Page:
Good financial planning involves taking a comprehensive and holistic approach to looking at your financial picture. It isn’t just investment management, but also tax planning, retirement income planning, estate planning, and protection of assets. It also means trying to maximize saving money through tax reduction strategies and expense management.
After much debate and speculation, the Republican’s tax reform package was signed into law by President Trump just before Christmas. The Tax Cuts & Jobs Act of 2017 is a pretty significant tax reform package and will likely affect you (some positively and others negatively) starting with your 2018 income tax return.
In our blog series that we published last year - “Health Care Costs – The Storm Cloud Hanging Over Your Retirement”, we discussed the Fidelity health care cost study that the investment company conducts each year. Well, they just released the results of their study for 2017 and those costs have increased another 5.5% from 2016.
One of the more important and misunderstood benefits available through Social Security is the spousal retirement benefit. The original purpose of the spousal benefit was to provide a retirement income for stay at home spouses who had limited work history because they did not work or spent several years out of the workforce while raising a family.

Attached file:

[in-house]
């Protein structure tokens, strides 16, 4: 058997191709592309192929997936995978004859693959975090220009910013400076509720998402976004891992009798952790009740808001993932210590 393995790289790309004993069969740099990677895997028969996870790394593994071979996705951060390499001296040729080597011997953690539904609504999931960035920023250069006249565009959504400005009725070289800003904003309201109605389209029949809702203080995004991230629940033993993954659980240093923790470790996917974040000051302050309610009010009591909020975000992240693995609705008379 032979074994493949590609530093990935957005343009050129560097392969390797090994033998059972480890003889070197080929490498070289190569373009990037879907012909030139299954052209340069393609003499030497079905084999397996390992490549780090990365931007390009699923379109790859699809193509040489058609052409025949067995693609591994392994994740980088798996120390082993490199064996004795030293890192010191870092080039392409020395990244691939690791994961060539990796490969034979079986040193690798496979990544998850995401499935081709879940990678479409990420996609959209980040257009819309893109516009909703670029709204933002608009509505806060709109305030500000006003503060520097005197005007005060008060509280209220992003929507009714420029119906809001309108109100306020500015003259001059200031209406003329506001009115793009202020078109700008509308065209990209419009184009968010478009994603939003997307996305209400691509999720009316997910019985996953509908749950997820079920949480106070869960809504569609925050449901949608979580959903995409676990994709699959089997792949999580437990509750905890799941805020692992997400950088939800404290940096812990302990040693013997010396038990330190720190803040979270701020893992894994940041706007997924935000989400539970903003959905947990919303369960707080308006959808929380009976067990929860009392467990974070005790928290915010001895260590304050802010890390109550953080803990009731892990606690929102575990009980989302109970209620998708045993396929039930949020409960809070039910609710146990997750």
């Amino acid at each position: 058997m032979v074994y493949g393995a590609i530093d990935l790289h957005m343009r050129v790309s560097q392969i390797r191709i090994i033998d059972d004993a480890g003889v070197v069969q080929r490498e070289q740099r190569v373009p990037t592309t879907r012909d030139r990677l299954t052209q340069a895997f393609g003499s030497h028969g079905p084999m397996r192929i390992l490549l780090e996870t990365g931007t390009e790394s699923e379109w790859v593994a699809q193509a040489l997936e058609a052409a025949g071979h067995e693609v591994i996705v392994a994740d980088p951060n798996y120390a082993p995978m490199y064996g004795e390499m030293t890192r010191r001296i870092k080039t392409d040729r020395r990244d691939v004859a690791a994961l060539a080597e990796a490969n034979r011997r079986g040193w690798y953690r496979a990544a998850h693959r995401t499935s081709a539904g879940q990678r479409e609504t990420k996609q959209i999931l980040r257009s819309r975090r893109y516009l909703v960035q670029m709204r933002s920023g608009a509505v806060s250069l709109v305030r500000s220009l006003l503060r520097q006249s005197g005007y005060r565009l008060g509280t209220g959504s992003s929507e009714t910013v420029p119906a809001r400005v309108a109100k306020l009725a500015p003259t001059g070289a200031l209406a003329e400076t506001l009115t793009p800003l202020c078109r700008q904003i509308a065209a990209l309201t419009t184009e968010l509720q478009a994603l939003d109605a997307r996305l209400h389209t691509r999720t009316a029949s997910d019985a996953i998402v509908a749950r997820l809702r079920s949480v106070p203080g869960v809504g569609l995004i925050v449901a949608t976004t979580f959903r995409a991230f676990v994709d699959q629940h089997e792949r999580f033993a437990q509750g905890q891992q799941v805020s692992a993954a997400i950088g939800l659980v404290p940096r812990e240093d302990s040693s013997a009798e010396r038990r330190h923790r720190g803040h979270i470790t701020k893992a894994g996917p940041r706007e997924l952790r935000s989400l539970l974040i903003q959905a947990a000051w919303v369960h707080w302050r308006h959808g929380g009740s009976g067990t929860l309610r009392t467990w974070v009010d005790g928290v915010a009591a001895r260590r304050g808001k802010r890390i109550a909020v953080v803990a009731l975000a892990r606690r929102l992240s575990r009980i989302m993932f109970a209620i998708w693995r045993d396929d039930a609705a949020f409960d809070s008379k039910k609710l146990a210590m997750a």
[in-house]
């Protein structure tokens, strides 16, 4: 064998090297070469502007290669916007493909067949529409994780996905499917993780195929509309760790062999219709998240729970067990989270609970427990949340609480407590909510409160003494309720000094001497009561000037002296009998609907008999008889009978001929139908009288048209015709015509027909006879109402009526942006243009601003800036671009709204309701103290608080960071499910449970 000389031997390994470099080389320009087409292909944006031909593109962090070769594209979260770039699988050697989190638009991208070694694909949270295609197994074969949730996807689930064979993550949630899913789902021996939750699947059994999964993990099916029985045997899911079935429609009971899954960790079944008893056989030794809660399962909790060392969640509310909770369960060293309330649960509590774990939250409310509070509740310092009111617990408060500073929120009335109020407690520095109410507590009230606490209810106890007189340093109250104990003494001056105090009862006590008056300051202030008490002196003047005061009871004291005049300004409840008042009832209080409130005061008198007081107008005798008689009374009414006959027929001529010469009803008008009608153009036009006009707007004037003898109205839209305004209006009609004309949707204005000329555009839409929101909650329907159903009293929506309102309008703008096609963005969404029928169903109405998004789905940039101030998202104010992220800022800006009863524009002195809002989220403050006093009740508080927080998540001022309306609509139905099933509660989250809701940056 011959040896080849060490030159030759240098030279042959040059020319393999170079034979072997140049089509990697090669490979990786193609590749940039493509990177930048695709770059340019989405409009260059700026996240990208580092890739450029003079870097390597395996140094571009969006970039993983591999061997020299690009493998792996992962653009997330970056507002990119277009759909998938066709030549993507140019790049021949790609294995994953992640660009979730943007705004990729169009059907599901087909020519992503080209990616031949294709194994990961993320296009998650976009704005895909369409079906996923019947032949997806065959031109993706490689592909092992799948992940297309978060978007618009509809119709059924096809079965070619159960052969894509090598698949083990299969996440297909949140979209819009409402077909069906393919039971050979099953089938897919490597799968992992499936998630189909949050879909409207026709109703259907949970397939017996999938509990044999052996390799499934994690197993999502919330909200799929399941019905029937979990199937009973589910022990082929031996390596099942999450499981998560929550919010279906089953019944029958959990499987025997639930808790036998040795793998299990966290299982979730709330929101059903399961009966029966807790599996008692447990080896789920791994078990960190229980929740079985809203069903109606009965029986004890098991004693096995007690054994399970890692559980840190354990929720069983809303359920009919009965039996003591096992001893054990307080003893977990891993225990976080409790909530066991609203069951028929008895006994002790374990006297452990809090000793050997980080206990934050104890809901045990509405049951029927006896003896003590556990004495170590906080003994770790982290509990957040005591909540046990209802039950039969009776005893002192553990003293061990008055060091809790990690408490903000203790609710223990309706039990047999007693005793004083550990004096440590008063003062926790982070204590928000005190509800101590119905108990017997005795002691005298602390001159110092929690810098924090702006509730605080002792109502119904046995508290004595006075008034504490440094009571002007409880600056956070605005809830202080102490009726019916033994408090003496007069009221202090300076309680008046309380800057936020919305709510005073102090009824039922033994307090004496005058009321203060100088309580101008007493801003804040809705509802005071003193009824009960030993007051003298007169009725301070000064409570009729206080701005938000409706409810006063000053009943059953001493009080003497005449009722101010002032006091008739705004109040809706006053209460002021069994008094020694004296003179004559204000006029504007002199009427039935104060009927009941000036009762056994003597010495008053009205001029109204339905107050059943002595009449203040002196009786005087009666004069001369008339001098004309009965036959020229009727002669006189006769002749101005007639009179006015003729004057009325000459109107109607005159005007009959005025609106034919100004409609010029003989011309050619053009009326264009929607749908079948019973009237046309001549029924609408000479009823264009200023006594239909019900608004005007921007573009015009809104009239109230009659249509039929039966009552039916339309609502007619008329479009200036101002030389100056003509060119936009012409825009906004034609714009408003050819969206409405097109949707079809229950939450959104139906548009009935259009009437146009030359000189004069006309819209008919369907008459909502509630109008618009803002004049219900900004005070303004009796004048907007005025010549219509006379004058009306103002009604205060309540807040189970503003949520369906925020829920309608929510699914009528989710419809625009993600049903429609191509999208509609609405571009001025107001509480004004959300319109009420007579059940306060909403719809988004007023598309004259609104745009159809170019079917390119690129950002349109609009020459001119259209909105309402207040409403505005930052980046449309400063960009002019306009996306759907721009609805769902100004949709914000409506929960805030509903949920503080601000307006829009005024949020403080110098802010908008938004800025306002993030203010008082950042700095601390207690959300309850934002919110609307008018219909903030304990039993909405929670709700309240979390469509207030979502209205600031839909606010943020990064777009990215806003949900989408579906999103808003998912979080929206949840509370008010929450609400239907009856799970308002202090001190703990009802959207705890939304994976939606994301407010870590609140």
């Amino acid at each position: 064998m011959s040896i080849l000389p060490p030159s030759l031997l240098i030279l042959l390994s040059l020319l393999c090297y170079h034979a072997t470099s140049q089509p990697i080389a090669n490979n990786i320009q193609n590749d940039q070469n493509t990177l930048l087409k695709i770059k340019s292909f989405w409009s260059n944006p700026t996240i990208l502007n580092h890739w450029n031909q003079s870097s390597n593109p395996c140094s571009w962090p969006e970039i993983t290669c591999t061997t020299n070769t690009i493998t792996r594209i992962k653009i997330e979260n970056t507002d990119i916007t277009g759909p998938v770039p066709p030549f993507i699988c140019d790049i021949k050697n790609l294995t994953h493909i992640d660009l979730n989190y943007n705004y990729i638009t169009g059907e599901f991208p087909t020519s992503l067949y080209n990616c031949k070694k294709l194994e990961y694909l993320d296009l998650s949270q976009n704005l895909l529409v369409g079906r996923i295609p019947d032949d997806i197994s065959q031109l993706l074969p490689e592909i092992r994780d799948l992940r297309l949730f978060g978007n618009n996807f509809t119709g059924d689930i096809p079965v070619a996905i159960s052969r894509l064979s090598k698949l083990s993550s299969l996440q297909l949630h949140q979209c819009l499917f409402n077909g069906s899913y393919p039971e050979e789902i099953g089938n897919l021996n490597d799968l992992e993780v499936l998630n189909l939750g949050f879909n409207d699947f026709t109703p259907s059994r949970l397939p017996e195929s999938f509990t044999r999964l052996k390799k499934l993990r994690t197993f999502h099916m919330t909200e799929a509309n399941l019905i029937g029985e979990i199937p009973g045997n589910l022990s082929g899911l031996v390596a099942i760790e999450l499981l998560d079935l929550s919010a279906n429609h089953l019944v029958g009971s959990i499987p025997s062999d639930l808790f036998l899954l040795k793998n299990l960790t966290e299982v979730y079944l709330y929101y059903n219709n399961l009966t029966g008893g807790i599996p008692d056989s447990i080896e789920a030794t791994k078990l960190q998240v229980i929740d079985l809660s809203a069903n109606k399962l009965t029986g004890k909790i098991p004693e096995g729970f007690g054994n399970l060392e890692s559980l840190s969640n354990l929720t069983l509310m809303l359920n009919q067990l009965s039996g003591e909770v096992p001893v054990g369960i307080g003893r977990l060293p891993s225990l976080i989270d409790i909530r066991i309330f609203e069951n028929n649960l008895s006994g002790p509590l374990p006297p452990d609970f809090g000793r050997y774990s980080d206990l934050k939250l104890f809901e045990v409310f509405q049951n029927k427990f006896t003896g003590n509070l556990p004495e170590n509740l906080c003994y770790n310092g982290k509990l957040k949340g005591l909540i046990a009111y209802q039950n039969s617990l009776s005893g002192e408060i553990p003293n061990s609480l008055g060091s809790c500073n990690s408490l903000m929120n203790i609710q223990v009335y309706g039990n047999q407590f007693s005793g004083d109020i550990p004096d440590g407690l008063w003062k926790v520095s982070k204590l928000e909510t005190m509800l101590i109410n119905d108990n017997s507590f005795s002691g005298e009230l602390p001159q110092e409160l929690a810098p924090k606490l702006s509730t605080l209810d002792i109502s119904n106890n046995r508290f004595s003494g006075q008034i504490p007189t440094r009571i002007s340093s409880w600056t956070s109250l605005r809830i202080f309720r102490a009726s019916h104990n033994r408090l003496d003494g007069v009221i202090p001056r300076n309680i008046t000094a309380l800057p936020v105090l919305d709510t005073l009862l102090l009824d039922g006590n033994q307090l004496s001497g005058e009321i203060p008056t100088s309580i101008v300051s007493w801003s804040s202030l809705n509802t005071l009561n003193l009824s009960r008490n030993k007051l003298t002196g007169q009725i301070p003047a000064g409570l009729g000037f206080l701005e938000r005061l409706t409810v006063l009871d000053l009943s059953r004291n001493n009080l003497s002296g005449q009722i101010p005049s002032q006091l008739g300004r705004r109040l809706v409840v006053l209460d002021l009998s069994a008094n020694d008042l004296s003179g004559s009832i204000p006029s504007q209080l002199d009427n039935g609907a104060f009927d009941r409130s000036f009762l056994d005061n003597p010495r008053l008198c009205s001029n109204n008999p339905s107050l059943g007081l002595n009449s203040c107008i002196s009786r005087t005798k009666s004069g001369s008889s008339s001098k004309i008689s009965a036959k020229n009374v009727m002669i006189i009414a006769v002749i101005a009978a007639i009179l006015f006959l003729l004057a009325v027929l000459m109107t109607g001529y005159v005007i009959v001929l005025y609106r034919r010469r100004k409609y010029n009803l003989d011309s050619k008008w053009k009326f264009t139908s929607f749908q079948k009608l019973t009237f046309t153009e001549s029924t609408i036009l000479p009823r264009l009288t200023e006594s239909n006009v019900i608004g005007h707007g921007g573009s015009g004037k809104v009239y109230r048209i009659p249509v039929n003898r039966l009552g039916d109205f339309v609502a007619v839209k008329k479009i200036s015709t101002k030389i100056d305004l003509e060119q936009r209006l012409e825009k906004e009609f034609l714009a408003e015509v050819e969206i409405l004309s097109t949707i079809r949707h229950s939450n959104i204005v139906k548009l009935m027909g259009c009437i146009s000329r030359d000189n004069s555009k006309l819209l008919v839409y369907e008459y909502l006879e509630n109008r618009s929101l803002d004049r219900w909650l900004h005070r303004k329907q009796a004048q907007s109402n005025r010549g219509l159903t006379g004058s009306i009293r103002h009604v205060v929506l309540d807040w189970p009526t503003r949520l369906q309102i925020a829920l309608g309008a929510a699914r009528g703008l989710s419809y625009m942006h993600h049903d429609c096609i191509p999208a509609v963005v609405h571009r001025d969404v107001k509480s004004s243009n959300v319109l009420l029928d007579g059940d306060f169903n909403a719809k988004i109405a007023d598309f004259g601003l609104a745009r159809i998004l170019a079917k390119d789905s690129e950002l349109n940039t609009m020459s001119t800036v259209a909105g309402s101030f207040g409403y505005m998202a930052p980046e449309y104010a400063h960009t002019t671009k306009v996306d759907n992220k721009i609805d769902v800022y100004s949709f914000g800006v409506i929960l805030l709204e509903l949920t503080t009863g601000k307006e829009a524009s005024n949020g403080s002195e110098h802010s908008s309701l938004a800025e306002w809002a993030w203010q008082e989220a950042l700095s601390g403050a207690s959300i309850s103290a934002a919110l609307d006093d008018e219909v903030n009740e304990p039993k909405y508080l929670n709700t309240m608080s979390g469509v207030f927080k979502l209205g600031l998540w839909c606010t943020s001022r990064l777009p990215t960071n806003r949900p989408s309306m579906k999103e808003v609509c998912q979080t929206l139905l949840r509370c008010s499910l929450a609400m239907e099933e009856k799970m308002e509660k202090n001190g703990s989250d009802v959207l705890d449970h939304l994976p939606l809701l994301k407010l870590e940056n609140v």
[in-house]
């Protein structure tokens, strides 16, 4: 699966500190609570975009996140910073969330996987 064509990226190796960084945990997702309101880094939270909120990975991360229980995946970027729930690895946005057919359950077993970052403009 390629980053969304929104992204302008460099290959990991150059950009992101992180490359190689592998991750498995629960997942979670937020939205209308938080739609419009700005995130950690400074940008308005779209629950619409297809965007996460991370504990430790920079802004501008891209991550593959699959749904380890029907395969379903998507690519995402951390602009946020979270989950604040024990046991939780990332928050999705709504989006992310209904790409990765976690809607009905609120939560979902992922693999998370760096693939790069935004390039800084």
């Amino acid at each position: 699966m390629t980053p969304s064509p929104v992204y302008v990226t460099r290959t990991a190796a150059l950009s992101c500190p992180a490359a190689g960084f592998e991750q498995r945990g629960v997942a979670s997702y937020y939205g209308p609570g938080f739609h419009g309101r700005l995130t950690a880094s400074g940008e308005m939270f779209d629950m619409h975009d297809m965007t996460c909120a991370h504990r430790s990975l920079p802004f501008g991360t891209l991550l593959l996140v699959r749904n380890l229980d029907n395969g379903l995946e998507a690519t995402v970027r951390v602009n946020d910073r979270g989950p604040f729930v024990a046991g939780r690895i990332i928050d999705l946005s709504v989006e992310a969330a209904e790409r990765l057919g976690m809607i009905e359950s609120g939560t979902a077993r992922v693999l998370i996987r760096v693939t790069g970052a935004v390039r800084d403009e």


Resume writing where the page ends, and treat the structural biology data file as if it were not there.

As we have discussed in previous blog posts, we are in an historically long bull market. The current market recovery started roughly March of 2009 and now continues into a 98th month. Given that the average bull market lasts somewhere around 48-60 months, this one is well above the norm for length. Does this mean that a bear market is imminent? Not really.
For the first couple of months of 2017, the market’s “Trump Rally” continues and it seems as if all major market indexes reach new highs on virtually a daily basis. What is somewhat surprising is that we have continued robust market growth, but without the volatility that usually comes along with a growth spurt of this magnitude.
This week I’m going to drop the personal off of personal finance to write a little bit about something that has become a hot topic locally.
Recently the Fort Collins City Council approved a financing package for the redevelopment of the Foothills Mall that included Tax Increment Financing, or TIF for short. This package in particular has brought about a lot of local commentary even though the City has used TIF and other tax offsets in the past.